RFC 1806 [35], from which the often implemented Content-Disposition (see section 19.5.1) header in HTTP is derived, has a number of very serious security considerations. Content-Disposition is not part of the HTTP standard, but since it is widely implemented, we are documenting its use and risks for implementors. See RFC 2183 [49] (which updates RFC 1806) for details.


RFC 2388 "Returning Values from Forms:  multipart/form-data"
Lists:

"multipart/form-data" contains a series of parts. Each part is expected to contain a content-disposition header [RFC 2183] where the disposition type is "form-data", and where the disposition contains an (additional) parameter of "name", where the value of that parameter is the original field name in the form. For example, a part might contain a header:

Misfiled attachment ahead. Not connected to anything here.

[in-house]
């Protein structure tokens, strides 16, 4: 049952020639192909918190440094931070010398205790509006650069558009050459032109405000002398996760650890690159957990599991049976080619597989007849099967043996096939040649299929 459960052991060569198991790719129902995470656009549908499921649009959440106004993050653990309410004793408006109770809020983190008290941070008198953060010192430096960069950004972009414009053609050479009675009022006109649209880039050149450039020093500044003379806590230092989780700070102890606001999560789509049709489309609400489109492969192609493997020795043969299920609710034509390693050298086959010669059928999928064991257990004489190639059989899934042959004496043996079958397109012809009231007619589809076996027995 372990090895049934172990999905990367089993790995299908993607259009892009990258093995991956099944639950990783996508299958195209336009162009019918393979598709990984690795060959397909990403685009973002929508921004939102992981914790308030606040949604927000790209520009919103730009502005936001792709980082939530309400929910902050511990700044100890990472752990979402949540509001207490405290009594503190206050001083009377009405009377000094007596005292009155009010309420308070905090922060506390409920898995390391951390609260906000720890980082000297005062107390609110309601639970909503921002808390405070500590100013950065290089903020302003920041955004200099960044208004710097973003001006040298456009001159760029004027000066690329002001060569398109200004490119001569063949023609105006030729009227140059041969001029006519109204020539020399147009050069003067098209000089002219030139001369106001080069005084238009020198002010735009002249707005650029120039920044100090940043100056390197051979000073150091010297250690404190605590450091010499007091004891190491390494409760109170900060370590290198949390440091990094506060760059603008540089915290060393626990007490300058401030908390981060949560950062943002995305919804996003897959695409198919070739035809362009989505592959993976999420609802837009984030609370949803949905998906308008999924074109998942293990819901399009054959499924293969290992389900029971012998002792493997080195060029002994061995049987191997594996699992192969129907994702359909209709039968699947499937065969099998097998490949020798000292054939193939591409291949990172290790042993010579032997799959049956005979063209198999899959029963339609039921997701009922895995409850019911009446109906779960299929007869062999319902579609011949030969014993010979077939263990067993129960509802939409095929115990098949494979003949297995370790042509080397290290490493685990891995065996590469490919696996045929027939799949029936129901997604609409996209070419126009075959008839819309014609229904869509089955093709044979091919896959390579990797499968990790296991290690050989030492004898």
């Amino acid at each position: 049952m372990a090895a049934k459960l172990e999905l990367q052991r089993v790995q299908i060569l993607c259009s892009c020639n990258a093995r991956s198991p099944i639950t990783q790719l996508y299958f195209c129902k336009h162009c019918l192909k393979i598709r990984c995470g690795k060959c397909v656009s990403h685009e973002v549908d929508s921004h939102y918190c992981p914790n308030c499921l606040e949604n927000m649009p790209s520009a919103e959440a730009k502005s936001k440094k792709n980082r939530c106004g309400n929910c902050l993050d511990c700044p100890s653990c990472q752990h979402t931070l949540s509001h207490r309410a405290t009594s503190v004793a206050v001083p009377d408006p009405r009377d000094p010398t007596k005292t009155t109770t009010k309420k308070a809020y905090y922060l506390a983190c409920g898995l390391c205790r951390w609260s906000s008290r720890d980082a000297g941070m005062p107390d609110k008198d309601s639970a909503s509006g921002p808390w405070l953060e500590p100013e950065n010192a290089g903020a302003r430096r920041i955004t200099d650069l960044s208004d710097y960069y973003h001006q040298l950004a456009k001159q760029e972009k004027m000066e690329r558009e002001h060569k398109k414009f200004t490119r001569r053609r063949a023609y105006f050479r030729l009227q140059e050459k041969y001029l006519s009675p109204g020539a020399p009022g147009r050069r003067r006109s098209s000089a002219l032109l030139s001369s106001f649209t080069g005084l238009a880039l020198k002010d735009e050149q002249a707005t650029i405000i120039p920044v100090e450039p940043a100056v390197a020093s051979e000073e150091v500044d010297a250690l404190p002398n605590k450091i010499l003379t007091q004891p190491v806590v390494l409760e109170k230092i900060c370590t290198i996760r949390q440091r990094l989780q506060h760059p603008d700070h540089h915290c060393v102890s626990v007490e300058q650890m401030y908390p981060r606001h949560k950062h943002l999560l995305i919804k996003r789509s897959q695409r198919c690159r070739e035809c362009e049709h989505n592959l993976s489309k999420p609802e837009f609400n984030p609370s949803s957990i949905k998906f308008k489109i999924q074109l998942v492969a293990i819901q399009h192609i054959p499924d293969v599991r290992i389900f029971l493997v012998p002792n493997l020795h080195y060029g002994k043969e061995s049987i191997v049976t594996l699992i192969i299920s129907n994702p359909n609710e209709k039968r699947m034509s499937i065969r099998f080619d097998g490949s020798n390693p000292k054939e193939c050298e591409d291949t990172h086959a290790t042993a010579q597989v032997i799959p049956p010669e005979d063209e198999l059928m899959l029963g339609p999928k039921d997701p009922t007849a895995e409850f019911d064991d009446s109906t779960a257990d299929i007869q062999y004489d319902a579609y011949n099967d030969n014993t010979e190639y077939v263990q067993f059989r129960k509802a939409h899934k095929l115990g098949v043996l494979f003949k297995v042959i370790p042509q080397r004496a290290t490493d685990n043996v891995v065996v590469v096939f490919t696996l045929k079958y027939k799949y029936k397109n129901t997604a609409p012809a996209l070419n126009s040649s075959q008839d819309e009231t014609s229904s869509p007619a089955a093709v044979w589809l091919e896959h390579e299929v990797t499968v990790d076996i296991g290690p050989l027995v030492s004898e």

Content-Disposition: form-data; name="user"

with the value corresponding to the entry of the "user" field.

Field names originally in non-ASCII character sets may be encoded within the value of the "name" parameter using the standard method described in RFC 2047.



RFC 2183 "Communicating Presentation Information in Internet Messages: The Content-Disposition Header Field"

lists in 2.3:

The receiving MUA SHOULD NOT respect any directory path information that may seem to be present in the filename parameter.  The filename should be treated as a terminal component only.  Portable specification of directory paths might possibly be done in the future via a separate Content-Disposition parameter, but no provision is made for it in this draft.



So the current behavior is correct and advocated by the RFCs. PHP's handling of filenames will not be changed.